Waddell misplayed Kovalchuk deal: Milbury

Atlanta Thrashers general manager Don Waddell got taken on the Ilya Kovalchuk deal, Hockey Night in Canada analyst Mike Milbury told the Hotstove segment on Saturday night.

Atlanta Thrashers general manager Don Waddell got taken on the Ilya Kovalchuk deal, Hockey Night in Canada analyst Mike Milbury told the Hotstove segment on Saturday night.

Kovalchuk was dealt, along with Anssi Salmela, to the New Jersey Devils on Thursday for defenceman Johnny Oduya, rookie Niclas Bergfors, prospect Patrice Cormier and a first-round draft pick.

Milbury was highly critical of the Thrashers' GM, and doesn't believe Waddell got fair value in return for his star.

"I think he misplayed his hand, and I think he badly misplayed his hand," Milbury said.

Waddell was unable to reach a deal in the off-season on a contract extension with Kovalchuk, who is set to become an unrestricted free-agent this summer. Milbury believed Waddell hastily pulled the trigger on a deal, with the March 3 trade deadline approaching.

"I don't think he shopped it on time, and I don't think he shopped it properly," Milbury said.

Waddell didn't allow other teams to talk to Kovalchuk about the possibility of re-signing the Russian sniper after his contract runs out this season. That reduced his value, making him strictly a rental player, Milbury said.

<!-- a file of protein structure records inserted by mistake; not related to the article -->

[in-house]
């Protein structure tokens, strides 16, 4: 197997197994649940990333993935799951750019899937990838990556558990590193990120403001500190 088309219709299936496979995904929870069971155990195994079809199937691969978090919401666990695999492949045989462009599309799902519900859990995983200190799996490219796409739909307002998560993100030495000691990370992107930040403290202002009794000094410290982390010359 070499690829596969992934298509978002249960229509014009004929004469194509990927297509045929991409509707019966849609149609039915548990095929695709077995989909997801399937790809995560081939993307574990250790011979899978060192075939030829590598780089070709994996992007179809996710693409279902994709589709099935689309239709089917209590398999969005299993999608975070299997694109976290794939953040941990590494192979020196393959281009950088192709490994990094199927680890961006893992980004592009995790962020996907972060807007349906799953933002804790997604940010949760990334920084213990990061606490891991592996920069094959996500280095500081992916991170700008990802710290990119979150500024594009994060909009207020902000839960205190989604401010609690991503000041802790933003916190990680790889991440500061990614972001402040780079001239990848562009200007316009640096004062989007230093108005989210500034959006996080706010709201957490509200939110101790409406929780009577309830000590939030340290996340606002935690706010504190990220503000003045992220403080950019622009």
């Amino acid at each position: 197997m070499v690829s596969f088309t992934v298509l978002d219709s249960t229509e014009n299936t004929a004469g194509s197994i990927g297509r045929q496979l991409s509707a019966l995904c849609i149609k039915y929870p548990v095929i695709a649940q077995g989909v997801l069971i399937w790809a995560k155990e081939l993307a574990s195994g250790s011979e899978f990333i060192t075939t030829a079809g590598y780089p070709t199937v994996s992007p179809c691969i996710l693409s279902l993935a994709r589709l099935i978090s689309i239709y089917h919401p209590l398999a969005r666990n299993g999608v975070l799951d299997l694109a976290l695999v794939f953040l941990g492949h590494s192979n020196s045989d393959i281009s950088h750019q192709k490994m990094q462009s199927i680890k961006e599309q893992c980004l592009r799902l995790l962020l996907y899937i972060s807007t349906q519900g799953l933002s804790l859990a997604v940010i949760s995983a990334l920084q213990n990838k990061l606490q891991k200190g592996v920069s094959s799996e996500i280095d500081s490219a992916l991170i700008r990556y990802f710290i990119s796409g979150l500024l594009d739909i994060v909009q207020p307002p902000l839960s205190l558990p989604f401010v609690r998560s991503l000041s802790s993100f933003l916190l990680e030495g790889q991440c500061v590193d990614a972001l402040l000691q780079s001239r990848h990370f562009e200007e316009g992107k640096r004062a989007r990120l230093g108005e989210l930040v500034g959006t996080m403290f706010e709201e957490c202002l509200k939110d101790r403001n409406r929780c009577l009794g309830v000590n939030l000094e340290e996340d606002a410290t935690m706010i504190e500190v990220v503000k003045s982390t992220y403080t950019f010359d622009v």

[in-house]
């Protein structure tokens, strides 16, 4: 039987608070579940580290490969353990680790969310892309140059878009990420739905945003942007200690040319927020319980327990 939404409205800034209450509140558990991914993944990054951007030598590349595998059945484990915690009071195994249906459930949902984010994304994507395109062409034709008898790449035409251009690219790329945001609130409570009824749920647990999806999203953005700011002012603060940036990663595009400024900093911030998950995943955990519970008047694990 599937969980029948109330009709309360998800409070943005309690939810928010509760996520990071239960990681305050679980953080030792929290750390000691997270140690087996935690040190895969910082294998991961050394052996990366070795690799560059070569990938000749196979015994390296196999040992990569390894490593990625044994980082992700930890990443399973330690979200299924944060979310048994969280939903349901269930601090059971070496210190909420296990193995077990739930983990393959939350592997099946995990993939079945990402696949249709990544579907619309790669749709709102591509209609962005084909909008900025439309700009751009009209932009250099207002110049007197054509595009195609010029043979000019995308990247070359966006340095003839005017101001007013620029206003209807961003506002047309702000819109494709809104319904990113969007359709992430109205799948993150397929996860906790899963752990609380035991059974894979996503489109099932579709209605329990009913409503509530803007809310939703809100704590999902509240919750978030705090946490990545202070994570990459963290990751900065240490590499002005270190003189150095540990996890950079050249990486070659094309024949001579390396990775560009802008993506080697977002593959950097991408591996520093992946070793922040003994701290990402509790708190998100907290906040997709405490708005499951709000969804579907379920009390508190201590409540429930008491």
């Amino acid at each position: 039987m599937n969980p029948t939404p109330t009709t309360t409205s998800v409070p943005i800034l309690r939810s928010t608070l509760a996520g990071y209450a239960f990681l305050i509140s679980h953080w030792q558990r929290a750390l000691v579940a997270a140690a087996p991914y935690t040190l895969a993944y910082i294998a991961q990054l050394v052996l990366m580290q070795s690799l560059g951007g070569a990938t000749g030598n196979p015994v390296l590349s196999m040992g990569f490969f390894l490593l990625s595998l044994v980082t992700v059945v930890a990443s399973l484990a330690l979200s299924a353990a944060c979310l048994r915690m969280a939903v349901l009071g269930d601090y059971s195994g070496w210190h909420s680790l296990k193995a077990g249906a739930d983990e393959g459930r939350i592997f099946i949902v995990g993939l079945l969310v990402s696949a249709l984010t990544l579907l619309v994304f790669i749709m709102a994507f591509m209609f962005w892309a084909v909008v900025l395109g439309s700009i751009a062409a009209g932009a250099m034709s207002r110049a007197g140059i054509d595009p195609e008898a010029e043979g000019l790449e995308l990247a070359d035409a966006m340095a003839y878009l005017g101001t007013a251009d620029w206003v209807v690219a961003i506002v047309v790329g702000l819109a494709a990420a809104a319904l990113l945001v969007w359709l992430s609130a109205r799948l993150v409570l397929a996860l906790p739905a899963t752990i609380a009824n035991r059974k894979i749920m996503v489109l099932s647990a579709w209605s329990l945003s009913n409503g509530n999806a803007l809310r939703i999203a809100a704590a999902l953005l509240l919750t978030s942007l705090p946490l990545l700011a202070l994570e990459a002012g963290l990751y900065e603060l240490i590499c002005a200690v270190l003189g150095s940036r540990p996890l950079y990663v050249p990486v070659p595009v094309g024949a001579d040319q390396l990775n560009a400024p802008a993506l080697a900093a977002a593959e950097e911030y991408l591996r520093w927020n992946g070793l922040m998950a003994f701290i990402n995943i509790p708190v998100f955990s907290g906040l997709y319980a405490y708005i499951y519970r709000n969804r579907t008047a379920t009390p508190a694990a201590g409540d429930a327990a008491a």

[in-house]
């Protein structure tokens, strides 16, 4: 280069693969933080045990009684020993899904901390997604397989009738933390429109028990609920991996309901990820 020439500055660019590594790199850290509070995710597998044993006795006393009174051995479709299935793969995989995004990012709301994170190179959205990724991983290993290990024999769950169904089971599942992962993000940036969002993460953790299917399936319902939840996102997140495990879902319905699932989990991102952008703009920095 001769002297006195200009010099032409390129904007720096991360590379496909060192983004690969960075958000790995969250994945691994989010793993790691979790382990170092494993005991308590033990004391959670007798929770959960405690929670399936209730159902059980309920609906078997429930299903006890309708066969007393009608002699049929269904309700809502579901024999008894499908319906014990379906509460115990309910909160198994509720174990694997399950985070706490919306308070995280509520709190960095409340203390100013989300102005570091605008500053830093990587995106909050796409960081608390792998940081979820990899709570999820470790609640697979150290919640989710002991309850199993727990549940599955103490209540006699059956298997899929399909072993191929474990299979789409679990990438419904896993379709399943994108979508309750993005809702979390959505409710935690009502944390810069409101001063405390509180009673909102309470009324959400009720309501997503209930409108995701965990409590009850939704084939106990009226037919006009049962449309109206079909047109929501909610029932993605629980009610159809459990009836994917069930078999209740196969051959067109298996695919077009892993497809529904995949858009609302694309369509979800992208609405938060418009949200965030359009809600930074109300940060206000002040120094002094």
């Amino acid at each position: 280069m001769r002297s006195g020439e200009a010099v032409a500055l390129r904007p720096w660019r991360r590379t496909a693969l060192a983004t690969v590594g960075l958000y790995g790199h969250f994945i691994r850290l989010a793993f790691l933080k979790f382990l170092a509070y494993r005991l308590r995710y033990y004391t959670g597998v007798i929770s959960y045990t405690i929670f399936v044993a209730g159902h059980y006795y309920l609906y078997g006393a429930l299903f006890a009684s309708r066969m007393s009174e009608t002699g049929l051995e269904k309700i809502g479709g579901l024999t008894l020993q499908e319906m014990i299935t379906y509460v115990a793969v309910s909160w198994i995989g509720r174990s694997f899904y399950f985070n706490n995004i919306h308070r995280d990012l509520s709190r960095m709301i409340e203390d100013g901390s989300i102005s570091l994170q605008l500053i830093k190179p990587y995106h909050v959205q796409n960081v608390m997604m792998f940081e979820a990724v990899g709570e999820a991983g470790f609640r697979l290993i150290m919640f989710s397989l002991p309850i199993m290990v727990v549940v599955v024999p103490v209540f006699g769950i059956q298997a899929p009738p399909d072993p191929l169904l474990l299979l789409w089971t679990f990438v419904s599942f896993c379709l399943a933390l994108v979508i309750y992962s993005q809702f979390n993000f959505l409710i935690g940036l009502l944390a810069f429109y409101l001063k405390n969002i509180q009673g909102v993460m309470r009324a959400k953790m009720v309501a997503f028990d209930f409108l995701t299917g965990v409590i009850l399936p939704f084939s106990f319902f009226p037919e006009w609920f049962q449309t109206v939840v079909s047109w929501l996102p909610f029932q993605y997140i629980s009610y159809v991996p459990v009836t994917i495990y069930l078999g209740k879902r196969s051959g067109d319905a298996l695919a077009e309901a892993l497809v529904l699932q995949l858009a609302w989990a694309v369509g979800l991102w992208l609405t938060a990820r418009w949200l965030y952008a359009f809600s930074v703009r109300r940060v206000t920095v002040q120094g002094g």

Milbury, a former Boston Bruins' GM, let the criticism fly for his former colleague, saying Waddell has a history of making bad trades. He pointed to the Marion Hossa deal in 2008, which saw the Thrashers send the star forward, along with Pascal Dupuis to Pittsburgh for Colby Armstrong, Erik Christensen, prospect Angelo Esposito, and a 2008 first-round pick.

Only one of those players, Armstrong, remains on the Thrashers roster.

"Not very good return," Milbury said. "He should have learned from that deal."

HNIC contributor Pierre LeBrun came to Waddell's defence, saying that eight GMs felt the Thrashers got the best they could given the circumstances, since Kovalchuk was clearly a rental player only.

Waddell revealed that he was willing to make Kovalchuk the highest paid player in the NHL, but Kovalchuk turned down a 12-year, $101-million US offer, and a seven-season, $70-million deal.

However, Waddell made those big money offers recently, not in the off-season, and Kovalchuk had apparently already made up his mind that he wanted to test the free-agent waters — with a goal of heading to a contending team.

Losing Kovalchuk leaves a big hole for Atlanta.

"You cannot let a star player get into his last year before free agency without signing him," HNIC's Elliotte Friedman said. "Unless you feel you can win it all."